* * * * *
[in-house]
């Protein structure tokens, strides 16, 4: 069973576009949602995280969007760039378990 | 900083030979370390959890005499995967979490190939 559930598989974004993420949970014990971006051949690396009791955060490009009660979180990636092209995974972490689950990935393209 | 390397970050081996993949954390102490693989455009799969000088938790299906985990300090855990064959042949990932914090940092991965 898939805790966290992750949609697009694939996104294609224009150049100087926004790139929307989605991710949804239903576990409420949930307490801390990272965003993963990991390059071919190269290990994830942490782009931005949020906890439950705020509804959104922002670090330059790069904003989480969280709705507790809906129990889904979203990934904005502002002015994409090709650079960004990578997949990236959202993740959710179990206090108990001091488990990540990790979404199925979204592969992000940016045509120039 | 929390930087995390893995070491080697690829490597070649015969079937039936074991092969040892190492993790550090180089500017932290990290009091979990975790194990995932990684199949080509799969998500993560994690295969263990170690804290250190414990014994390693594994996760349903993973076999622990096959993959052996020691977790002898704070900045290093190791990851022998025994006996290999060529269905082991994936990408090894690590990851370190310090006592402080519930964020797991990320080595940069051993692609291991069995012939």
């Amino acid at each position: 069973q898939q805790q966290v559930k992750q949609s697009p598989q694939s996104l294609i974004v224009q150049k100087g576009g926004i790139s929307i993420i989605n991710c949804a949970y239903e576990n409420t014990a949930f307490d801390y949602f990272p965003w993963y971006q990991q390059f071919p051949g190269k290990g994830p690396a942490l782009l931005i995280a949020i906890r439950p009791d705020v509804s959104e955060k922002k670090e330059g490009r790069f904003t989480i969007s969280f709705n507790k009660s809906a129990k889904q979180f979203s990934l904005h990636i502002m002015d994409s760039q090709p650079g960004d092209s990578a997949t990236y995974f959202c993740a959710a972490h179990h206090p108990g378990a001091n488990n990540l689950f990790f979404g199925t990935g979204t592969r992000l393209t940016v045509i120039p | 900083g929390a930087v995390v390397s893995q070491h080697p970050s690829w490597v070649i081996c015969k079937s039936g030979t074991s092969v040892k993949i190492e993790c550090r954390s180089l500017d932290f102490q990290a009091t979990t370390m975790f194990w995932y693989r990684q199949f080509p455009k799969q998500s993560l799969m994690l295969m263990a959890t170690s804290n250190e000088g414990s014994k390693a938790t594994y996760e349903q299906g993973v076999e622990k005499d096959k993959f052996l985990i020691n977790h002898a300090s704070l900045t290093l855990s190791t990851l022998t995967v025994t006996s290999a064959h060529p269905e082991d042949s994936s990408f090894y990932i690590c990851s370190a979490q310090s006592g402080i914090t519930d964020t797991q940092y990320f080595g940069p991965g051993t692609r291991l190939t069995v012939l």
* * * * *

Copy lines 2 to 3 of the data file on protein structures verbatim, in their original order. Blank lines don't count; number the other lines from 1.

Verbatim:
């Protein structure tokens, strides 16, 4: 069973576009949602995280969007760039378990 | 900083030979370390959890005499995967979490190939 559930598989974004993420949970014990971006051949690396009791955060490009009660979180990636092209995974972490689950990935393209 | 390397970050081996993949954390102490693989455009799969000088938790299906985990300090855990064959042949990932914090940092991965 898939805790966290992750949609697009694939996104294609224009150049100087926004790139929307989605991710949804239903576990409420949930307490801390990272965003993963990991390059071919190269290990994830942490782009931005949020906890439950705020509804959104922002670090330059790069904003989480969280709705507790809906129990889904979203990934904005502002002015994409090709650079960004990578997949990236959202993740959710179990206090108990001091488990990540990790979404199925979204592969992000940016045509120039 | 929390930087995390893995070491080697690829490597070649015969079937039936074991092969040892190492993790550090180089500017932290990290009091979990975790194990995932990684199949080509799969998500993560994690295969263990170690804290250190414990014994390693594994996760349903993973076999622990096959993959052996020691977790002898704070900045290093190791990851022998025994006996290999060529269905082991994936990408090894690590990851370190310090006592402080519930964020797991990320080595940069051993692609291991069995012939």
């Amino acid at each position: 069973q898939q805790q966290v559930k992750q949609s697009p598989q694939s996104l294609i974004v224009q150049k100087g576009g926004i790139s929307i993420i989605n991710c949804a949970y239903e576990n409420t014990a949930f307490d801390y949602f990272p965003w993963y971006q990991q390059f071919p051949g190269k290990g994830p690396a942490l782009l931005i995280a949020i906890r439950p009791d705020v509804s959104e955060k922002k670090e330059g490009r790069f904003t989480i969007s969280f709705n507790k009660s809906a129990k889904q979180f979203s990934l904005h990636i502002m002015d994409s760039q090709p650079g960004d092209s990578a997949t990236y995974f959202c993740a959710a972490h179990h206090p108990g378990a001091n488990n990540l689950f990790f979404g199925t990935g979204t592969r992000l393209t940016v045509i120039p | 900083g929390a930087v995390v390397s893995q070491h080697p970050s690829w490597v070649i081996c015969k079937s039936g030979t074991s092969v040892k993949i190492e993790c550090r954390s180089l500017d932290f102490q990290a009091t979990t370390m975790f194990w995932y693989r990684q199949f080509p455009k799969q998500s993560l799969m994690l295969m263990a959890t170690s804290n250190e000088g414990s014994k390693a938790t594994y996760e349903q299906g993973v076999e622990k005499d096959k993959f052996l985990i020691n977790h002898a300090s704070l900045t290093l855990s190791t990851l022998t995967v025994t006996s290999a064959h060529p269905e082991d042949s994936s990408f090894y990932i690590c990851s370190a979490q310090s006592g402080i914090t519930d964020t797991q940092y990320f080595g940069p991965g051993t692609r291991l190939t069995v012939l």